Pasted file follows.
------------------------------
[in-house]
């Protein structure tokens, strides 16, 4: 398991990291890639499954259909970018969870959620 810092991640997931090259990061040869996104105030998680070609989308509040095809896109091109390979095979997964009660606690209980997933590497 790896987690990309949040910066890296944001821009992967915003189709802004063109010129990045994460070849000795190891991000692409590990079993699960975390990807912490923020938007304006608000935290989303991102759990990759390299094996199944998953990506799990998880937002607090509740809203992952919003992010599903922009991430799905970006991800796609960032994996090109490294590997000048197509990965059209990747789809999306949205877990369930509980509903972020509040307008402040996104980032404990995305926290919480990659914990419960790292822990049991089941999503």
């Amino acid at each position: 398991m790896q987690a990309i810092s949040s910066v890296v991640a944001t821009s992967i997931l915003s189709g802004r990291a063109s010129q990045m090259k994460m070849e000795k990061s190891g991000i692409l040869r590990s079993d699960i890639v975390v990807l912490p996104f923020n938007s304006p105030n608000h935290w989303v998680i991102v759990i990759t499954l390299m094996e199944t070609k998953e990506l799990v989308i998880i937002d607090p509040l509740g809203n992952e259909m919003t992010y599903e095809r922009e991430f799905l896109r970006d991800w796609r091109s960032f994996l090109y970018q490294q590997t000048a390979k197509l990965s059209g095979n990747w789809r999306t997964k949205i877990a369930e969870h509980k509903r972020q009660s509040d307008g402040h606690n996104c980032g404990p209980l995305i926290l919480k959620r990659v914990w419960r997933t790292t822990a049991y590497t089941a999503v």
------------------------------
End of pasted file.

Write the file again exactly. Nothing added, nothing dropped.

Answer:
[in-house]
């Protein structure tokens, strides 16, 4: 398991990291890639499954259909970018969870959620 810092991640997931090259990061040869996104105030998680070609989308509040095809896109091109390979095979997964009660606690209980997933590497 790896987690990309949040910066890296944001821009992967915003189709802004063109010129990045994460070849000795190891991000692409590990079993699960975390990807912490923020938007304006608000935290989303991102759990990759390299094996199944998953990506799990998880937002607090509740809203992952919003992010599903922009991430799905970006991800796609960032994996090109490294590997000048197509990965059209990747789809999306949205877990369930509980509903972020509040307008402040996104980032404990995305926290919480990659914990419960790292822990049991089941999503």
């Amino acid at each position: 398991m790896q987690a990309i810092s949040s910066v890296v991640a944001t821009s992967i997931l915003s189709g802004r990291a063109s010129q990045m090259k994460m070849e000795k990061s190891g991000i692409l040869r590990s079993d699960i890639v975390v990807l912490p996104f923020n938007s304006p105030n608000h935290w989303v998680i991102v759990i990759t499954l390299m094996e199944t070609k998953e990506l799990v989308i998880i937002d607090p509040l509740g809203n992952e259909m919003t992010y599903e095809r922009e991430f799905l896109r970006d991800w796609r091109s960032f994996l090109y970018q490294q590997t000048a390979k197509l990965s059209g095979n990747w789809r999306t997964k949205i877990a369930e969870h509980k509903r972020q009660s509040d307008g402040h606690n996104c980032g404990p209980l995305i926290l919480k959620r990659v914990w419960r997933t790292t822990a049991y590497t089941a999503v």